A property can sit on the market for one day, 60 days, or longer before it’s sold. And then, closing is not an immediate process. From accepted offer to close typically takes at least a month, and can take significantly longer depending on the seller’s or buyer’s situation.5

Housing market conditions are fluid and can vary greatly, even within the same geographic market.

Therefore, it’s important to research your market and be realistic about how much time you can afford to spend on a project, being sure to factor in the selling process.

4. Not knowing the impact of housing market trends

When flipping a home, the housing market’s trends and forecasts should be taken into consideration to understand profitability of a project.

What’s a seller’s market?

In real estate, a seller’s market occurs when the number of home buyers exceeds the number of homes that are currently up for sale – in other words, the demand exceeds the supply. This means that house prices go up and competition increases between buyers, as the available inventory of houses for sale falls short of demand.

This can lead to bidding wars that drive up home prices, creating a lucrative market for sellers.

What’s a buyer’s market?

The opposite of a seller’s market is a buyer’s market.

In real estate, a buyer’s market occurs when the number of homes exceeds the number of buyer’s looking to purchase – supply exceeds demand. This requires sellers to lower asking prices, provide incentives, or give credits to buyers since they are in competition with the other sellers in their area.

These two concepts are incredibly important to understand for those flipping homes. It can be enticing to buy a home to flip when you’re experiencing a buyer’s market, but these trends can last months and even years, meaning you could fall victim to the same prices you benefited from when purchasing a property.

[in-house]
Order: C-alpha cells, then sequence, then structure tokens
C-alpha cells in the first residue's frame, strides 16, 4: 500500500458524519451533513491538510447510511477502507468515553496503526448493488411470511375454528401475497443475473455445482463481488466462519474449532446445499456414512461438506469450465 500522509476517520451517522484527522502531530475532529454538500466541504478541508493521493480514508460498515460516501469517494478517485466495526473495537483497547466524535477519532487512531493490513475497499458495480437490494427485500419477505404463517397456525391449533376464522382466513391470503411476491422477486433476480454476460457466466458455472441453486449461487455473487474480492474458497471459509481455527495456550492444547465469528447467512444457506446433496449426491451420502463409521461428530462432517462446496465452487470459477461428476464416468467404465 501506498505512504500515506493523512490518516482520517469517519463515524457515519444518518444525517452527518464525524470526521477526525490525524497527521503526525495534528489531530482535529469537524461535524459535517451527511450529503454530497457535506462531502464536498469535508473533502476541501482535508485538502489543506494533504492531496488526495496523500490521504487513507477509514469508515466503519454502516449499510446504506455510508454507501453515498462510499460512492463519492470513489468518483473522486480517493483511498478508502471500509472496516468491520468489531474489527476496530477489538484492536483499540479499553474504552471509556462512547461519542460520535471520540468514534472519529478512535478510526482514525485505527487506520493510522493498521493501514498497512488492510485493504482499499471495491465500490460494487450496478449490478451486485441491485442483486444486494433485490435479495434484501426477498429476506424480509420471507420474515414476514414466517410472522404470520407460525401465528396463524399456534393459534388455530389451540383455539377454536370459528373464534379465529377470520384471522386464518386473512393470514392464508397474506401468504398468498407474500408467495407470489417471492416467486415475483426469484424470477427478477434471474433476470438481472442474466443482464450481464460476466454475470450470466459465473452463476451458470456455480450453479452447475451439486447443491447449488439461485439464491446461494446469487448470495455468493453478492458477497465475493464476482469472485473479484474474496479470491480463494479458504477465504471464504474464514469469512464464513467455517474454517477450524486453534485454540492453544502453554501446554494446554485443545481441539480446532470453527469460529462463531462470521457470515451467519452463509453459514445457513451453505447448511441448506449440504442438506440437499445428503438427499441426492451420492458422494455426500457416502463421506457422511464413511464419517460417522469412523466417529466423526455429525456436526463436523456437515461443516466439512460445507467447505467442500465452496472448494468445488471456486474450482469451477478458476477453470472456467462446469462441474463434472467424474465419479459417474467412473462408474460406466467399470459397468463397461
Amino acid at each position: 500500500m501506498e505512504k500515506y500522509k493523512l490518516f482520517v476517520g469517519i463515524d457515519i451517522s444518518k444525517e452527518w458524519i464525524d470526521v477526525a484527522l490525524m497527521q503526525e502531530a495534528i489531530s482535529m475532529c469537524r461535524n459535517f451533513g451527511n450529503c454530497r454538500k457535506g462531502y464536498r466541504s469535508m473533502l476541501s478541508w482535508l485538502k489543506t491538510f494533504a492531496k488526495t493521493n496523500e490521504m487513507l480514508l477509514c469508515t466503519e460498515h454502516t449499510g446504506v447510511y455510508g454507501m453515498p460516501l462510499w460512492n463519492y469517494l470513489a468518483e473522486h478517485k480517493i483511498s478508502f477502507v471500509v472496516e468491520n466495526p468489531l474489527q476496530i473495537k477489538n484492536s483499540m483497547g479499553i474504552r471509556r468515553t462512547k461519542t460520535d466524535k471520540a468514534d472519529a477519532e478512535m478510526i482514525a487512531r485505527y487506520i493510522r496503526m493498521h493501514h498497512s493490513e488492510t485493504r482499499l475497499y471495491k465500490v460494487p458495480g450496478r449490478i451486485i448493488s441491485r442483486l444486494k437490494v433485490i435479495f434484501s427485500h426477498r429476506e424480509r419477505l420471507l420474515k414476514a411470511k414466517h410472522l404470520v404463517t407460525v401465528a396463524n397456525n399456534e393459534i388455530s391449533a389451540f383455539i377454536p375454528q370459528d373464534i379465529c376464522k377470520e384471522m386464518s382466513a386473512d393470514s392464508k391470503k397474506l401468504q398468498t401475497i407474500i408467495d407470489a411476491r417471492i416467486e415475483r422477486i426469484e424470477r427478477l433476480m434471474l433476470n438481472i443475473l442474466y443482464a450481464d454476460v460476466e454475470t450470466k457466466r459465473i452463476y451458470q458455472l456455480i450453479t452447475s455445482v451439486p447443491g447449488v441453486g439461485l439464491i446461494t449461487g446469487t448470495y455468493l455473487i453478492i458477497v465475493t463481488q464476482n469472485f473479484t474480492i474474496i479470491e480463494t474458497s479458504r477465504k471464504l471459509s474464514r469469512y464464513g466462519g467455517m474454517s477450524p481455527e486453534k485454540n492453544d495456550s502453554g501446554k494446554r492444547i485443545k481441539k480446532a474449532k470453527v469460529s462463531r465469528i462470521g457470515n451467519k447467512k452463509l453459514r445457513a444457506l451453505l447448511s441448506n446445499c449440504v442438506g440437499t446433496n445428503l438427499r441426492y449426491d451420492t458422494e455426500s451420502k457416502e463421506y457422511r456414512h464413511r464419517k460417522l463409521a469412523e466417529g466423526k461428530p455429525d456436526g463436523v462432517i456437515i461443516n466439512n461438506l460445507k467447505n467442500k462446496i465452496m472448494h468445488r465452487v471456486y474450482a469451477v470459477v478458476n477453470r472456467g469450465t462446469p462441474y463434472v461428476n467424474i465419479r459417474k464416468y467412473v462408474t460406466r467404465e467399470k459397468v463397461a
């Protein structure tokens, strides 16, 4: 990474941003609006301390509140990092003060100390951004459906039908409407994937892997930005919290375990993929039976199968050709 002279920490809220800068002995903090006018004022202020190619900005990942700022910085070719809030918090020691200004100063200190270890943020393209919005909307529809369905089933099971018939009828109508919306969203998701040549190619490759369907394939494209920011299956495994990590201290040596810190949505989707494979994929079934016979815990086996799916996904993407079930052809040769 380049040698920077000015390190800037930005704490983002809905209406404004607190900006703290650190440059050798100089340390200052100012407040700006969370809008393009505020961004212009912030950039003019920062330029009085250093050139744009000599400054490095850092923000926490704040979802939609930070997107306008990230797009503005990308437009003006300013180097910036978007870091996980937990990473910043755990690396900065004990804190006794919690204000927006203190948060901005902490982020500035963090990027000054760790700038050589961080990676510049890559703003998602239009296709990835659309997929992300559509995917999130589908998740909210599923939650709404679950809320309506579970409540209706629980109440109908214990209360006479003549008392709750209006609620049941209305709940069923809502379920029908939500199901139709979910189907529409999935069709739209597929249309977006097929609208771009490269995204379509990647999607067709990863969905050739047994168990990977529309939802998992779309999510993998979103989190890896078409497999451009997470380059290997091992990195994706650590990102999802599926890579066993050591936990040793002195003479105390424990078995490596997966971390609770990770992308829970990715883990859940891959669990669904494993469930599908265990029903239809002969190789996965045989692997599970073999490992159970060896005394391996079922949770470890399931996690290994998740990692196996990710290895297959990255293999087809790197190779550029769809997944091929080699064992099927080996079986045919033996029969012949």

Similarly, it’s important to pay attention to the Federal Reserve, also commonly referred to as “the Fed.” The Federal Reserve can provide insights into interest rate fluctuations that impact the ability of buyers to get the loans necessary to secure purchases.

There are a number of factors that can impact the housing market – from elections, interest rate cuts, new legislation, and current events. If you’re planning on purchasing a home to flip, be sure to have a good understanding of the dynamics of the housing market in order to inform the buying and selling process.

5. Not selling the home at the right price

A very common mistake for people new to flipping is setting the wrong price on a house.

Picking the right price can be difficult for anyone, especially for flipping newcomers. And a choosing the correct price depends on how much you’ve put into the house, and how much the market will pay.

Buyers consider factors such as, location, school district, local amenities, and taxes when purchasing a home.

If the price is too high, your property can sit on the market longer than you had hoped, costing you time and money chip away at potential profits. Additionally, leaving a home on the market for too long can send red flags to buyers looking to make a deal.

One way to ensure you’re pricing a property appropriately is to work with an experienced real estate agent. A qualified and experienced agent often knows what it takes to sell a property and will have knowledge about the location and pricing on comparable homes that can be immensely helpful to beginners.

With these five issues in mind, you have a better understanding of some risks involved in flipping homes and how to help ensure the process is a successful and hopefully a profitable endeavor.

Want to learn more about house flipping? Check out our guide for first-time home flippers.

1https://www.attomdata.com/solutions/market-trends-data/home-flipping-report/, Accessed May 2021.
3https://www.zillow.com/sellers-guide/average-time-to-sell-a-house/, Accessed June 29, 2021.
4https://www.nar.realtor/research-and-statistics/research-reports/realtors-confidence-index, Accessed June 29, 2021.
5https://www.zillow.com/sellers-guide/average-time-to-sell-a-house/, Accessed June 29, 2021.